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Ecological Framework of Canada
Ecoregions of Canada


This ecoregion takes in the northern tip of Ungava Peninsula, including the Povungnituk Hills in northern Quebec. The mean annual temperature is approximately -8.5°C with a summer mean of 3°C and a winter mean of -20°C. Winter temperatures of -50°C are not uncommon on the plateau. Coastal ice and fog persist for long periods in the summer. The mean annual precipitation ranges 200-300 mm. This ecoregion is classified as having a low arctic ecoclimate. Its short growing season limits vegetative growth, which is characterized by a nearly continuous cover of dwarf tundra vegetation, including dwarf birch, willow, northern Labrador tea, Dryas spp., and Vaccinium spp. Tall dwarf birch, willow, and alder occur on warm sites; wet sites are dominated by willow and sedge. Bedrock geology consists of foliated granite and granitic gneiss. These folded strata form a series of east-west ridges and valleys with a relatively high relief in the west, but a more subdued character in the east where the summit surface of the hills virtually merges with Larch and Sugluk plateaus. In the Povungnituk Hills, the surface is covered by frost-shattered bedrock and glacially derived deposits, including a few eskers and patches of thin till. Raised beaches occur along the coast, covered by late Pleistocene marine incursions. Inland, the undulating surface averages 100 m asl and rises towards the north, where elevations can reach about 520 m asl. Turbic Cryosols developed on loamy marine sediments along the coast and on thin, discontinuous glacial drift deposits inland, are the dominant soils in the ecoregion. Inclusions of Organic Cryosols and a dominant occurrence of rock outcrops are also present. Permafrost is continuous with low ice content. Characteristic wildlife includes caribou, wolverine, Arctic hare, fox, polar bear, raptors, shorebirds, and waterfowl. Marine mammals include walrus, seal, and whale. Land uses include subsistence trapping and  hunting, and mineral exploration is ongoing. The main settlements are Salluit and Ivujivik. The population of the ecoregion is approximately 1500.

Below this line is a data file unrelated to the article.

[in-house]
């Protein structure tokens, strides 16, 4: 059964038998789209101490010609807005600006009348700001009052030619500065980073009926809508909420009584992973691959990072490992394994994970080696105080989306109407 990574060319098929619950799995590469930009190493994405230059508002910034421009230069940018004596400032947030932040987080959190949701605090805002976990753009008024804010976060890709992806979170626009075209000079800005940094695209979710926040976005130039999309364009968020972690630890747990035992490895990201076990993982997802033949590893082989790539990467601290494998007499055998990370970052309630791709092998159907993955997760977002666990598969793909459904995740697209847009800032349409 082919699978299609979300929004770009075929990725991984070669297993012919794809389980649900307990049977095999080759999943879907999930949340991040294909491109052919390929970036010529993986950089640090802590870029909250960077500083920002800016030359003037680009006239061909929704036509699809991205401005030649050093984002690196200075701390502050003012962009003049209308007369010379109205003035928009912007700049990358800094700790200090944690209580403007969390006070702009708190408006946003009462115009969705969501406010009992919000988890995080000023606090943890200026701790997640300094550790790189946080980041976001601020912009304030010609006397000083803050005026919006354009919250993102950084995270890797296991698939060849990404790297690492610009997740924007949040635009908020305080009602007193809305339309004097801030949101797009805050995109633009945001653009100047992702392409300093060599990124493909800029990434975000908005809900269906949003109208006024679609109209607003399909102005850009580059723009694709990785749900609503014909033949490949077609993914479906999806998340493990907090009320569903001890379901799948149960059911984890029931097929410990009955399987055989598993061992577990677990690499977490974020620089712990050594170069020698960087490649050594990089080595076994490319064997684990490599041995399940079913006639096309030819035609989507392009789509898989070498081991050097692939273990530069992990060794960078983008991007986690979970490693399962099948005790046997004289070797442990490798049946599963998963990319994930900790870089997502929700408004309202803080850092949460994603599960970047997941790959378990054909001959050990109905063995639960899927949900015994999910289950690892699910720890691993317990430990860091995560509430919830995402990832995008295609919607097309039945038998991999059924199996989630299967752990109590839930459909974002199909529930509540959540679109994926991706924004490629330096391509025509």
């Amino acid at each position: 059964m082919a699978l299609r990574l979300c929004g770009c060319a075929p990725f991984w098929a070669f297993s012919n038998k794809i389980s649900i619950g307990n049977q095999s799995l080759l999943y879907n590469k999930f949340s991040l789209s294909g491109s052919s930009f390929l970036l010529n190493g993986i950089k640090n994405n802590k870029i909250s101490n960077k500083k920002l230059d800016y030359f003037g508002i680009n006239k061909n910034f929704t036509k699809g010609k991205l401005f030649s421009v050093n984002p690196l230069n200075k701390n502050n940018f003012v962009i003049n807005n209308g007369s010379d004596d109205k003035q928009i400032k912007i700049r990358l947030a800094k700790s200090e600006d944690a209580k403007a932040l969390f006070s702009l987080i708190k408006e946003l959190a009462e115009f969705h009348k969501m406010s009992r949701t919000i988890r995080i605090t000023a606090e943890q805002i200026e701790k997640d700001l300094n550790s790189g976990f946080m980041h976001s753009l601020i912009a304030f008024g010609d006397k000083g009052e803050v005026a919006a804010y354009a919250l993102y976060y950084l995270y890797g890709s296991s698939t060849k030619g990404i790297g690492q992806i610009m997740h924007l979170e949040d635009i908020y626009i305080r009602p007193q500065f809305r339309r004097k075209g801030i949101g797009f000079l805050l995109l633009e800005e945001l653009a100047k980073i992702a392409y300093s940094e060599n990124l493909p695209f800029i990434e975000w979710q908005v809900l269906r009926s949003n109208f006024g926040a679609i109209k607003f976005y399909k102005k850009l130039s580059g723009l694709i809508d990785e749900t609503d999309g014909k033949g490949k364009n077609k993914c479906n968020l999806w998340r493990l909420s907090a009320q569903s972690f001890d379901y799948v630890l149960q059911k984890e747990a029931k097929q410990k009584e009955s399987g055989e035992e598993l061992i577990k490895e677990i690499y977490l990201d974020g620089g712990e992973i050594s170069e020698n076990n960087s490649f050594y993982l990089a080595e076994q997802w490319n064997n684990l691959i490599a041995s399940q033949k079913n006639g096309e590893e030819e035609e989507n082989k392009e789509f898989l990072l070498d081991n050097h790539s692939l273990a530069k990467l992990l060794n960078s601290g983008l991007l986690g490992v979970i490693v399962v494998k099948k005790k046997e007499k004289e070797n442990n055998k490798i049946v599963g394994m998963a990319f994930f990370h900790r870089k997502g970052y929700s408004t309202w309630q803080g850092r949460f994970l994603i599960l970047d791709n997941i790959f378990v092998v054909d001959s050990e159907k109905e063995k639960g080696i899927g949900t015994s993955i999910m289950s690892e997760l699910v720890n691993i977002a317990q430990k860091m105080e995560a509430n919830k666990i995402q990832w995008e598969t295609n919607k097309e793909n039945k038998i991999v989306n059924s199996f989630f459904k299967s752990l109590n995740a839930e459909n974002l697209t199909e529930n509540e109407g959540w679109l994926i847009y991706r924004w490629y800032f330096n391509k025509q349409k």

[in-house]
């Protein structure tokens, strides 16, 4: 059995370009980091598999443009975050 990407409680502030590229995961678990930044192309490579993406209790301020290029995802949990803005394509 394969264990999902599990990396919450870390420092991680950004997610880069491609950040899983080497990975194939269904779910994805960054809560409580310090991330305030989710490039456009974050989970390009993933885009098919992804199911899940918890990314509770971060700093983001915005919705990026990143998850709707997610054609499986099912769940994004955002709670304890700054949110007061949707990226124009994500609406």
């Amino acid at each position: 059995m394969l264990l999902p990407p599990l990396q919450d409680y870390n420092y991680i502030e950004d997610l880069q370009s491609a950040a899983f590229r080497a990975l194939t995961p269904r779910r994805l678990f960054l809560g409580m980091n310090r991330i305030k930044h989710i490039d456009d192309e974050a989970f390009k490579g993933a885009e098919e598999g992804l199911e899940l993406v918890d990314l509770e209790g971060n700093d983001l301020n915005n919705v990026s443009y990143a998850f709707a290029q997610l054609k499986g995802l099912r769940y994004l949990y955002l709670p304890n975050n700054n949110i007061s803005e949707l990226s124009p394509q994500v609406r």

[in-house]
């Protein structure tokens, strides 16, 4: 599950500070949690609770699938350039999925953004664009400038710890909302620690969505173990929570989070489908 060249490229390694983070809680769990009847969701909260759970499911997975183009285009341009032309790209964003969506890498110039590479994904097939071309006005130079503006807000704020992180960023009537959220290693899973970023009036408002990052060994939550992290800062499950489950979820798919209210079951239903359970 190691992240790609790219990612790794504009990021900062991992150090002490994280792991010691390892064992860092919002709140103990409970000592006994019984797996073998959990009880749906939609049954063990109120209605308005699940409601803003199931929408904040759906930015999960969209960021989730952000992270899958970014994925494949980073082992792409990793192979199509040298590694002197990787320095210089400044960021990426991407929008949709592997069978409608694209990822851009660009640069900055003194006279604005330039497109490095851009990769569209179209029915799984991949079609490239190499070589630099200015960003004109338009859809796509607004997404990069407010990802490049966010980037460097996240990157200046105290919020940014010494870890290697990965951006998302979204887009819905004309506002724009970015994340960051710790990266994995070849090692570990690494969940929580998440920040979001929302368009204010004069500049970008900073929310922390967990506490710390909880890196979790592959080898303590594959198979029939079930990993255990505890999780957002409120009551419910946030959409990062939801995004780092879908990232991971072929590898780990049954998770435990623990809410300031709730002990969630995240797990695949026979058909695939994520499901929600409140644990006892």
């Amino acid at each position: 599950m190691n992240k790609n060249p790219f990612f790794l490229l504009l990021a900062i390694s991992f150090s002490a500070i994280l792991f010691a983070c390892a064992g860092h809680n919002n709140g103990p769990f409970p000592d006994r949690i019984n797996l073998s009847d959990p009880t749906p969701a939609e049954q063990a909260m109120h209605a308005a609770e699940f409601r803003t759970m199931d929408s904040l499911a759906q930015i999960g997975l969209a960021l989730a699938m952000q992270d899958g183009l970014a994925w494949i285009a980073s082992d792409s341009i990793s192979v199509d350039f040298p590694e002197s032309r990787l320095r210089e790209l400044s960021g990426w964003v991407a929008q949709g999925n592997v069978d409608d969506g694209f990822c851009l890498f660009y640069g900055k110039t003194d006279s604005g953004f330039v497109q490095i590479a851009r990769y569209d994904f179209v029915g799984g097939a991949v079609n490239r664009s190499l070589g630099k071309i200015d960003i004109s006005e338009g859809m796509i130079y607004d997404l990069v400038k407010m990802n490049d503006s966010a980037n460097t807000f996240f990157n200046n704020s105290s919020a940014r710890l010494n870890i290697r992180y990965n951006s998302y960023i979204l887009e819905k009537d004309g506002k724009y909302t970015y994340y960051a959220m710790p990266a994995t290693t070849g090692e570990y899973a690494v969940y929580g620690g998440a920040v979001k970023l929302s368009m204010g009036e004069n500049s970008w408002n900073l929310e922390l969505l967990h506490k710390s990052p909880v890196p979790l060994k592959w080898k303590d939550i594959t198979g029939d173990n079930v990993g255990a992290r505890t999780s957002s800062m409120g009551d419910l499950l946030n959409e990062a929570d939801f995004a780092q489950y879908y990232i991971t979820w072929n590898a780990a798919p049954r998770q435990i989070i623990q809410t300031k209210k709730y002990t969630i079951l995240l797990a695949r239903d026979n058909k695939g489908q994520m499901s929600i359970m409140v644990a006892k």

This ecoregion is part of the Northern Arctic ecozone.